Not the Top, but the Next Top {a word on comparisons}

{first day of preschool}

I picked Brylee up from preschool today and her teacher was talking with another parent about the kids working on their reading today. This teacher has a class of 4-year-olds on Tuesdays/Thursdays (Brylee's class), and a class of 5-year-olds Mondays/Wednesdays. By their second year, the 5-year-olds are doing basic reading before they get to kindergarten. I'm very happy with the teacher and what she does.

As we were getting ready to leave, she stopped me to comment about how well Brylee is doing.

"Brylee's doing great! She's in the next top group." I wasn't really following what she meant, and I think she could tell. She explained, "There's two in the class that pick everything up {finger snaps} like that. Then there are three--Brylee and two others--that are the next group that get it pretty quick, too."

Oh, Brylee, you come by it honestly.

That's the story of my life. I've never been in the "top," just always in the "next top." Or sometimes even the next-next top, depending on how many people I'm being compared to. I can't help but wonder, what happens when we make comparisons and state observations like this so early on? If she hears an analysis like this, will that effect how she perceives herself or what effort she is willing to put?

I don't think I was four when I realized where I stood on the awesomeness ratings, but I definitely knew by six or seven. During first and second grade one friend always did everything faster and better. He was finished with his reading assignments first and finished his tests first and always did it right the first time. Even though I did above average, I wasn't the top because this classmate had already taken that designation--I was "the next top." (There were only five of us.) And so it went for the rest of my education.

Not the top, but the next top.

Comparisons aren't limited to academics. Athleticism, outgoingness (and thus friendliness), physical features (and thus attractiveness), creativity. These differences aren't a problem by themselves. We are all so different in many ways and that's exactly what makes each one of us special. It's how these harmless "observations" are stated that can be an issue. Even if unintentionally, comparisons often come out to make one worse than the other.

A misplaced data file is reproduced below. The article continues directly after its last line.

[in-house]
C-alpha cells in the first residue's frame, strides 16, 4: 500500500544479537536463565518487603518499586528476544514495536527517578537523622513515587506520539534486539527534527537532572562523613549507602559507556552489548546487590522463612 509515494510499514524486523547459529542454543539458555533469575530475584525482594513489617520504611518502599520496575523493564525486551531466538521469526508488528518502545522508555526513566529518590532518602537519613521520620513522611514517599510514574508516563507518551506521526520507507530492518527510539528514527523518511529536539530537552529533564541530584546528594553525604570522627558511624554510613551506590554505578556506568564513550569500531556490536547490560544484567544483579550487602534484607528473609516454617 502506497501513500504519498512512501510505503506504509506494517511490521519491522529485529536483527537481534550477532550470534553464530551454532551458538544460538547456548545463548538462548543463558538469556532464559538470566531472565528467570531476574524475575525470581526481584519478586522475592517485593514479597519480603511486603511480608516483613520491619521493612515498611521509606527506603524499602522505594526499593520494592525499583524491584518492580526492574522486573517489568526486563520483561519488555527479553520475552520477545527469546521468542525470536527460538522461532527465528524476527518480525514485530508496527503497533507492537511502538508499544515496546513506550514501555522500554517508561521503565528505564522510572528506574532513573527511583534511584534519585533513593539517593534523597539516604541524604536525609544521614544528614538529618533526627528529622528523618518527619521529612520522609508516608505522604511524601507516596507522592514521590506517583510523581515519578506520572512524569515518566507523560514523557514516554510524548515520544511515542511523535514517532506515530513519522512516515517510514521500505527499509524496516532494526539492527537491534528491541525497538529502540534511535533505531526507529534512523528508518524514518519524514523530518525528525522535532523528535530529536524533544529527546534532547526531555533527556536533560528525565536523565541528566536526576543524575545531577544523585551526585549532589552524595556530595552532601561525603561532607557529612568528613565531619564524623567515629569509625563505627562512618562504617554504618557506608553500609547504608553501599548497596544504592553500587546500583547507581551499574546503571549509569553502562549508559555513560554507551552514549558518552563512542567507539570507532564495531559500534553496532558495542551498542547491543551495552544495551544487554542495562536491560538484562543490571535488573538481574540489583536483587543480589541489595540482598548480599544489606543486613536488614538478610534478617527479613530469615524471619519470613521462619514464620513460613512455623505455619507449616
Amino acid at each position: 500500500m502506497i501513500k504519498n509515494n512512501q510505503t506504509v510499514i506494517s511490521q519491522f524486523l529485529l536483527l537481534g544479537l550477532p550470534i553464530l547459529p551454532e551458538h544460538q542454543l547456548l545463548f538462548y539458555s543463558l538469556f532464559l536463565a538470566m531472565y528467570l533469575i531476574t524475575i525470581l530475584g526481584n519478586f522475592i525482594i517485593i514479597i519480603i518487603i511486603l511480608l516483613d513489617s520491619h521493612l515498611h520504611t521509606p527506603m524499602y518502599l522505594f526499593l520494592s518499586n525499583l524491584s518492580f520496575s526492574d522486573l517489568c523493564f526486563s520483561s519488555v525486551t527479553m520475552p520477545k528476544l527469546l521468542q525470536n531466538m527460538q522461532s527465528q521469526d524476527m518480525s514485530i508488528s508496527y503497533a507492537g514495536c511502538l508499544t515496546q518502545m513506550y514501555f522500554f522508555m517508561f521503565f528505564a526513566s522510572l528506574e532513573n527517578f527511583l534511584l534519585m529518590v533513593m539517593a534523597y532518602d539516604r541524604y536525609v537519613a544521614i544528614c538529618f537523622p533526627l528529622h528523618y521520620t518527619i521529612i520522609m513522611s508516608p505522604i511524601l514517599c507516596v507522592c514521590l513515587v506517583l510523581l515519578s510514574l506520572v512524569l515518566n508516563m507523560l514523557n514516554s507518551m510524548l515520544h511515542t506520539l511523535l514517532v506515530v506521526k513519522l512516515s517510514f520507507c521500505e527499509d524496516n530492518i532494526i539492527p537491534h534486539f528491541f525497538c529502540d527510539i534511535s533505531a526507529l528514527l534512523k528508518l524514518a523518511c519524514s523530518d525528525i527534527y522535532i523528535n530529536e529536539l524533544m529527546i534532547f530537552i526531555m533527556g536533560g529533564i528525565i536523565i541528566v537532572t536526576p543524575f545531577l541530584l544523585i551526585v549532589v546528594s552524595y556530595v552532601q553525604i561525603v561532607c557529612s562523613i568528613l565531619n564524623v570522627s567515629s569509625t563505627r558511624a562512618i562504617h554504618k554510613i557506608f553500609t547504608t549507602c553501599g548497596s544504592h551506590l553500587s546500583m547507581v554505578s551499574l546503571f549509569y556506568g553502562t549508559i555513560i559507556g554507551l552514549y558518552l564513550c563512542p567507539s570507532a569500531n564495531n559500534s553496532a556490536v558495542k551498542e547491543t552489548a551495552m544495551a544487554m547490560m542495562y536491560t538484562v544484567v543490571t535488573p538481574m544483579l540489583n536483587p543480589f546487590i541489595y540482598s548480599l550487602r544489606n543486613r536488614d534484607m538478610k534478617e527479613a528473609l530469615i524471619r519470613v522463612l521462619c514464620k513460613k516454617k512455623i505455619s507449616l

If I could teach Brylee

how to deal with comparisons

made of herself against others, I might tell her two things:

{1} Remember what you're good in.

There is inevitably something that you shine in. Learn what that is. If it's something you enjoy, then spend time on it and do it well. Learn to accept compliments and not make others that aren't as good at it feel badly. Be encouraging and uplifting and humble and thankful for the special gifts God has given you. Return the gift by using your talents for Him.

{2} Don't be ignorant about what you don't excel in.

Part of being awesome is knowing honestly in what areas you don't naturally excel. Don't dwell on this or let it distract you from pursuing what you enjoy and what you do well in. Instead, allow this knowledge to empower you to make decisions that will keep your weaknesses from handicapping you. Get help when you need help, or practice and make extra effort when improvements are needed. Then learn to let the rest go. You can't be everything for everyone, so know the difference between making realistic adjustments to become better, and pursuing impossible expectations to be perfect. Above all, know Who uses your weaknesses for His glory. Seek God first and He will take your weakness and make it strength.

I love you, Brylee, and I think God has made you awesome in every way!